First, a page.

Origin is very interesting from the point of view that it’s under takeover. The results take second place and you wouldn’t be buying Origin based on the results. The takeover caps any potential upside. Any view of buying, selling or holding Origin should be based on the takeover offer as opposed to the results.

What’s stopping investors from parking their funds in anticipation of the takeover?

There's a US dollar component to Origin Energy's takeover. At an exchange rate of 0.70 cents, the bid is valued at $8.90. At current levels of 0.64 cents, it's worth $9.20. This suggests the stock is trading at a discount between 5-8% (excluding the upcoming 20 cents per share final dividend).

When you buy takeover-type stocks, you are playing for that small margin with the assumption that the takeover is going ahead. It most likely will but if it doesn’t, you’d be exposed to a fair bit of downside. 

That’s why there’s a small spread associated with the takeover price versus the current share price. But you’re right, I’m looking at that small spread too because I have some excess cash to deploy.

What’s your outlook on the wider utilities sector? Are there any risks to Origin and its sector that investors should be aware of?

The utilities sector is undergoing a major transition at the moment associated with renewable energy and reduced coal consumption. That transition is resulting in higher wholesale electricity prices but over the medium term, when that new supply comes on, that should come off.

Energy providers are generating a fair amount of profit at the moment but they are also a part of the energy transition and expected to spend a lot of current profits on future CAPEX plans to build up renewable exposure.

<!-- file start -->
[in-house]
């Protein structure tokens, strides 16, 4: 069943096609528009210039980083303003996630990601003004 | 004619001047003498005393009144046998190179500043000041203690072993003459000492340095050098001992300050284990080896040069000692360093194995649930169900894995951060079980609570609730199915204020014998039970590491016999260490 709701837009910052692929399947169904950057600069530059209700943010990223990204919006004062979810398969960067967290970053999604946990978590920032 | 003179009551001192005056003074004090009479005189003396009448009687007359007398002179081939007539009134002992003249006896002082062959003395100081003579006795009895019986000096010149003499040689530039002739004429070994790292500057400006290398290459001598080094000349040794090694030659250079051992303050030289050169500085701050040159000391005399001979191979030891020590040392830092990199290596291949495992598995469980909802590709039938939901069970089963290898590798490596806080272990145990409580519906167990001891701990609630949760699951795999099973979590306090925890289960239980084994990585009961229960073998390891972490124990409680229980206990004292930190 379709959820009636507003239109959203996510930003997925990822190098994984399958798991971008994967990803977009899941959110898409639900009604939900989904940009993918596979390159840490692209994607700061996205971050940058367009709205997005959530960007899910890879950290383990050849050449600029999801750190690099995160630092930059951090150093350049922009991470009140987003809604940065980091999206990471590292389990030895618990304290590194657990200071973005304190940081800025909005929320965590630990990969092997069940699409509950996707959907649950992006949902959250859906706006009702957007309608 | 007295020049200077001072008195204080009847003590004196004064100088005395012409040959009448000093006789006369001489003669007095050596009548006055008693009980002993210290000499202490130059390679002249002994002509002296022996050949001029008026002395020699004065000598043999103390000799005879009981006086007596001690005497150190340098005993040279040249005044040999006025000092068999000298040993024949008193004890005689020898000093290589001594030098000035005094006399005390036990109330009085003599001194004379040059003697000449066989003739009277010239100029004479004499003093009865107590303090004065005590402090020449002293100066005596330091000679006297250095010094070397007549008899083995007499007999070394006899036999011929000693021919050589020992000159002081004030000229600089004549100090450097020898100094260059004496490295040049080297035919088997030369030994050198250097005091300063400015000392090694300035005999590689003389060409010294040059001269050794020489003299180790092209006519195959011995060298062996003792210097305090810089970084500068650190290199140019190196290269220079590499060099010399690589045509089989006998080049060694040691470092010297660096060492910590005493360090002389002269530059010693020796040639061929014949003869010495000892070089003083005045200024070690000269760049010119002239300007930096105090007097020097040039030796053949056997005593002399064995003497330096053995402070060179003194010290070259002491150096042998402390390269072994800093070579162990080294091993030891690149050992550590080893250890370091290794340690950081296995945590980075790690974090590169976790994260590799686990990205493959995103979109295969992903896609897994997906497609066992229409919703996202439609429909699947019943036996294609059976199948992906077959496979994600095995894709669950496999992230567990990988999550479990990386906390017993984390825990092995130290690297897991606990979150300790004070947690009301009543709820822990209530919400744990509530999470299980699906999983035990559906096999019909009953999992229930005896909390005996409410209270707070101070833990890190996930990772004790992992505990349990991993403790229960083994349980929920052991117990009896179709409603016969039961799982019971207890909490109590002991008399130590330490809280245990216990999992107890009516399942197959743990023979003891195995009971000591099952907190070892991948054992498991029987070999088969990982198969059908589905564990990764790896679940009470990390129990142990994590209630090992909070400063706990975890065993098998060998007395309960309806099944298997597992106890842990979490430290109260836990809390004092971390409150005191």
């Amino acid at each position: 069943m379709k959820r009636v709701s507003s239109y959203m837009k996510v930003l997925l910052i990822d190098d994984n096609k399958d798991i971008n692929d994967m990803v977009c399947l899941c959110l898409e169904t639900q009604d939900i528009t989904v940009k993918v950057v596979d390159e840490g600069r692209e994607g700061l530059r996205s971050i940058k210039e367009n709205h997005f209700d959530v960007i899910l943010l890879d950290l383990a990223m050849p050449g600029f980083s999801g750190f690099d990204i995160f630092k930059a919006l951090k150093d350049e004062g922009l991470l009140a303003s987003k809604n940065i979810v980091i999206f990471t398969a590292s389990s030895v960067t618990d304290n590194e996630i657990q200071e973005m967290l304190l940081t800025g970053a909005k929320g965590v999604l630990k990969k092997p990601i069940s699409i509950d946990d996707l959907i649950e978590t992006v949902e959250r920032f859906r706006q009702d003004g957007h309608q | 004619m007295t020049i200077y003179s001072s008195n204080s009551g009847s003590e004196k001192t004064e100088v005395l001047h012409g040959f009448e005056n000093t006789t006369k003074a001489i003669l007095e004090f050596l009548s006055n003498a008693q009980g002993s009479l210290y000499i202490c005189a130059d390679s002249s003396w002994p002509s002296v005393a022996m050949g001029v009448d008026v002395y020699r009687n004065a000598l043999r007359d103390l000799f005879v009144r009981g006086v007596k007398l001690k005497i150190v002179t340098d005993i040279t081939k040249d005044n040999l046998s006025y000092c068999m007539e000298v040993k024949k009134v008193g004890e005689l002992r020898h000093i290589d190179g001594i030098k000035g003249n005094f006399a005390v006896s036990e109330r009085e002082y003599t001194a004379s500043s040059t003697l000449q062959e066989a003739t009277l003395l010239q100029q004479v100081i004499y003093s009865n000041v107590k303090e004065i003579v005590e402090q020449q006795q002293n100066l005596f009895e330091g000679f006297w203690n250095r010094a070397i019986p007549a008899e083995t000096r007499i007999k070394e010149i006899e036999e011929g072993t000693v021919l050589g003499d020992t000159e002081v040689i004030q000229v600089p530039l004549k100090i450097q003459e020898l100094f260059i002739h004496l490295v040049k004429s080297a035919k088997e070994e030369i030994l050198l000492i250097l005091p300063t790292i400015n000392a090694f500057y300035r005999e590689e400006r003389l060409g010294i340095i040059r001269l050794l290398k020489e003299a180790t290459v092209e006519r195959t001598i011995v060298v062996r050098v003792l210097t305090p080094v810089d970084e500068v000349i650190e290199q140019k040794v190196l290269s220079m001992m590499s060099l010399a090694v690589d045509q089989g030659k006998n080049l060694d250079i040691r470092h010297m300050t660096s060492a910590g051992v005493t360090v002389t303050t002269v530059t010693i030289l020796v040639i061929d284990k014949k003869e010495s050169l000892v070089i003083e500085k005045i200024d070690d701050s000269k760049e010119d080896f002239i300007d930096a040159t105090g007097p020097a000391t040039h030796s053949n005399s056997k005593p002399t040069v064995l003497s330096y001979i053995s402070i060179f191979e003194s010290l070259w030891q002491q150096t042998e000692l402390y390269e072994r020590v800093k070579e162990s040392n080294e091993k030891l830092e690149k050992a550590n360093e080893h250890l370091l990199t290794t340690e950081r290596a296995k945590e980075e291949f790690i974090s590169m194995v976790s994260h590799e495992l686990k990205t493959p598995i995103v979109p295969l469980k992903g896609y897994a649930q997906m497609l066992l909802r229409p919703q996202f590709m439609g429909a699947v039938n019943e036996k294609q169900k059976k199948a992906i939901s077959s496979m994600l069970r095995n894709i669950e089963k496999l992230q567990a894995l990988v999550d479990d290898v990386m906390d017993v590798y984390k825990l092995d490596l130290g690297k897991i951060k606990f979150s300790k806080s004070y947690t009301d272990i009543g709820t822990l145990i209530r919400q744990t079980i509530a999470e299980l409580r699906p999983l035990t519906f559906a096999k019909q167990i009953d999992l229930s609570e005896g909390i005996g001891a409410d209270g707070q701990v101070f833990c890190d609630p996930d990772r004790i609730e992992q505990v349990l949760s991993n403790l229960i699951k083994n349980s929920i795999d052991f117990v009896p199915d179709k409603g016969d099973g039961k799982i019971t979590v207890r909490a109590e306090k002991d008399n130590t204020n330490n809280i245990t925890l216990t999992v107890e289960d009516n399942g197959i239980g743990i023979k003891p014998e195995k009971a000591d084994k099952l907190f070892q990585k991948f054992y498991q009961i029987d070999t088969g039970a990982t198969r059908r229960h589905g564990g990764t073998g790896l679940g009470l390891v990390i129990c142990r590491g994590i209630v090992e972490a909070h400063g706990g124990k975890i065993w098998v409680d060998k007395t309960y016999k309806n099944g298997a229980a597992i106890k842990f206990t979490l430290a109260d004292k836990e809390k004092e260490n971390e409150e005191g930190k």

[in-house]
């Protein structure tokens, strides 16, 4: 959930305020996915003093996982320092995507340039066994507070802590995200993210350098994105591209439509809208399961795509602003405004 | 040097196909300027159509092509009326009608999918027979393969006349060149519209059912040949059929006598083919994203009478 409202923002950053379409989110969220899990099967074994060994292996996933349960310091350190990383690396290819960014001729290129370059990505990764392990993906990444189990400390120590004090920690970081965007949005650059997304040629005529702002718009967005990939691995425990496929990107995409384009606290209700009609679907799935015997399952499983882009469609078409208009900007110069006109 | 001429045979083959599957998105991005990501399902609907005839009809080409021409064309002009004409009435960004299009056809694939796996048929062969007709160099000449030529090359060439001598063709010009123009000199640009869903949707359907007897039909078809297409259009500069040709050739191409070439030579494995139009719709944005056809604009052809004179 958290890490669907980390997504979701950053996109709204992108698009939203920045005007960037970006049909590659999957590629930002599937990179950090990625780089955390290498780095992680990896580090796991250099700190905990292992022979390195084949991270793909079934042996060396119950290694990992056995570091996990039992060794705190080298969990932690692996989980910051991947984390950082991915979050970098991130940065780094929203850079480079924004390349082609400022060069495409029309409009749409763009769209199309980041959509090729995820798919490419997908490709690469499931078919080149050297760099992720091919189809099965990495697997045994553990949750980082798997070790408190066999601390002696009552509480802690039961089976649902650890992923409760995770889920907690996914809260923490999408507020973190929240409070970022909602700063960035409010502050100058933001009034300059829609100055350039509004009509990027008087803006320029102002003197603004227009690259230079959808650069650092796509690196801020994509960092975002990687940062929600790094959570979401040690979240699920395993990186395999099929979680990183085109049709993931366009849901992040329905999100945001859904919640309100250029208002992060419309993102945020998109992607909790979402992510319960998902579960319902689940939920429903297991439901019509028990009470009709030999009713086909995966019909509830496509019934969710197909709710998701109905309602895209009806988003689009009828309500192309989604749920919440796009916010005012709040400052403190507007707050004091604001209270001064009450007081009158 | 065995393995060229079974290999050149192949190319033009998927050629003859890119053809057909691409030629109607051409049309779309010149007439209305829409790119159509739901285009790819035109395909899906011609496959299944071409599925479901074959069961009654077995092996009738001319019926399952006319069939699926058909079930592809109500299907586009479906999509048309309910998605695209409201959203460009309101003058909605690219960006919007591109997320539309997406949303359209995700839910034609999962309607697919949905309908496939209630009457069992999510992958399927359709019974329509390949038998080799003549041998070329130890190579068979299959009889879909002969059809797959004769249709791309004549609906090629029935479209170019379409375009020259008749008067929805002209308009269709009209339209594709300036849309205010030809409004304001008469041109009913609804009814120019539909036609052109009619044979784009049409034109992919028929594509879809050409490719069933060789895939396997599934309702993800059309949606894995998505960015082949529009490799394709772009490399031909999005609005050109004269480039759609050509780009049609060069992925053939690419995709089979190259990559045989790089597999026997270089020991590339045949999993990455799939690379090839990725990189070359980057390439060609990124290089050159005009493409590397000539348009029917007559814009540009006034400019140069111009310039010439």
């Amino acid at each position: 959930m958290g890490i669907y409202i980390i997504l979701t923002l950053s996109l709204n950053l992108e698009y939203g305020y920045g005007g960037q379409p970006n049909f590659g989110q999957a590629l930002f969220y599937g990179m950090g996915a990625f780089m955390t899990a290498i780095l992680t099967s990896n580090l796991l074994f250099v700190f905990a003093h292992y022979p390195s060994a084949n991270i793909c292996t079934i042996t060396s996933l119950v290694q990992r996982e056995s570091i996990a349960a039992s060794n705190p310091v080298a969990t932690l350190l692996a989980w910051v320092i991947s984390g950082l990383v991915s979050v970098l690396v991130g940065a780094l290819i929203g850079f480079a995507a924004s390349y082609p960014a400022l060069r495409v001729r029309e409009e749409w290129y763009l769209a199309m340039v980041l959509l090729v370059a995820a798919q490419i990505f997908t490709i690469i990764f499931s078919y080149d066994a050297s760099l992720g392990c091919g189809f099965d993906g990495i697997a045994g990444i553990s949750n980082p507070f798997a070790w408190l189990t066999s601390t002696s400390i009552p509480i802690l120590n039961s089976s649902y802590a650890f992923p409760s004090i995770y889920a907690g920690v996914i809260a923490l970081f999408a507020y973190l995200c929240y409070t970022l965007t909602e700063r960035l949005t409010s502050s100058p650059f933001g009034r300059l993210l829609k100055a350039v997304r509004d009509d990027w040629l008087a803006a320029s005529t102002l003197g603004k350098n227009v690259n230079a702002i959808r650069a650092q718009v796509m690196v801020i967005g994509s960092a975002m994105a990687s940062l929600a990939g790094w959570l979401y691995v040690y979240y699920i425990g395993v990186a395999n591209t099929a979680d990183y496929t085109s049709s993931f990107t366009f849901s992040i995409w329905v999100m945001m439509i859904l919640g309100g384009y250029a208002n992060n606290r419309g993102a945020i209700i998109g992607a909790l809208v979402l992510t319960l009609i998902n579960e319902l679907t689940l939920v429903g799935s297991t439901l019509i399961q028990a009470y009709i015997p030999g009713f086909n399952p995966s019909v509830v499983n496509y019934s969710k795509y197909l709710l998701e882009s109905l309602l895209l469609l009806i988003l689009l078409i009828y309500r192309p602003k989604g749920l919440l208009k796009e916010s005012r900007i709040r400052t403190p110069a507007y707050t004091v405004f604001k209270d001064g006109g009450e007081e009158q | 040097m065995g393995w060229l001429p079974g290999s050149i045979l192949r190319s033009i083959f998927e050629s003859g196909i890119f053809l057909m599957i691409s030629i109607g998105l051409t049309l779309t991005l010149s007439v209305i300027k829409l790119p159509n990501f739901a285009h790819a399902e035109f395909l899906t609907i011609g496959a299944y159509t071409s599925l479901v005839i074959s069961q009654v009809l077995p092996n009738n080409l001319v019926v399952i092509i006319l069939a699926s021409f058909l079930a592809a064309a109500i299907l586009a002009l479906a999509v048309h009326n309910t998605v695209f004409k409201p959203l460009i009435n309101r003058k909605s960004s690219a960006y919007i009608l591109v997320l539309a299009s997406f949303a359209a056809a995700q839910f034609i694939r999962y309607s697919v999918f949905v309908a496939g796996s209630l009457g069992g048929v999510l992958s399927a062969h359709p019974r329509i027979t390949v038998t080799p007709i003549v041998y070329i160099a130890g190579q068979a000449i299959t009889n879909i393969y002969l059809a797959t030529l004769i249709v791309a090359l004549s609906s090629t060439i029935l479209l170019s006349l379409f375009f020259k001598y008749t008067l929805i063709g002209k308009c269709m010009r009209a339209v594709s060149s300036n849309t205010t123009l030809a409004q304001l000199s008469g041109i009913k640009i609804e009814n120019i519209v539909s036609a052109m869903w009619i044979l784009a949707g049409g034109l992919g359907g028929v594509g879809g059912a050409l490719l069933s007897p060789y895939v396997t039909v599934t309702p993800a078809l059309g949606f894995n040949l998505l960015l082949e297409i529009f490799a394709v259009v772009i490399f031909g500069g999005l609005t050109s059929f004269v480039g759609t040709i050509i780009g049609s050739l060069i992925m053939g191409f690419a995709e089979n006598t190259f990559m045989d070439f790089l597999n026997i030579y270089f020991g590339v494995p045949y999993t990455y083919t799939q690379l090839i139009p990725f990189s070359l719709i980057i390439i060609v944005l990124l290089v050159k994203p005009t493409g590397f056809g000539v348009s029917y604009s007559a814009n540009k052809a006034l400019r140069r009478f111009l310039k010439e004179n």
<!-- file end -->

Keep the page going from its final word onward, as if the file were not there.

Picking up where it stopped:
From 1-5, where 1 is cheap and 5 is expensive, how much value are you seeing on the ASX right now?

Rating: 4

There are two thematics happening right now in the market, the first being China’s slowdown. We’ve had a few false starts in terms of the commodities sector rallying on stimulus rumours. Everybody’s now waiting for some sort of stimulus package from China but if that doesn’t come through, then that sector is likely to trade sideways.

It’s unlikely to collapse because there’s limited supply of new iron ore, which is why it’s still trading at US$100 a tonne, unlike the US$50 a tonne back in 2015 when there was lots of new supply.

Under a no-stimulus scenario, iron ore is likely to drift around US$90, which means the price of BHP (ASX: BHP)Rio Tinto (ASX: RIOand Fortescue (ASX: FMG) will also likely move sideways.

The other major theme is higher bond yields, especially in the US. There are early signs that the US economy could be bottoming, which could push yields higher.

If inflation is not under control, that will give the Fed another reason to raise interest rates, which is not what economists are forecasting and outside of current market expectations. If that occurs, then long duration stocks like technology will come under pressure, which you can see right now with tech stocks coming off recent highs.

Under this higher rate thematic, you want to look out for companies that aren’t priced appropriately in the market and I think QBE Insurance (ASX: QBE) is one of them.

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Written By

Kerry Sun

Content Strategist

Kerry holds a Bachelor of Commerce from Monash University. He is an avid swing trader, focused on technical set ups and breakouts. Outside of writing and trading, Kerry is a big UFC fan, loves poker and training Muay Thai. Connect via LinkedIn or email.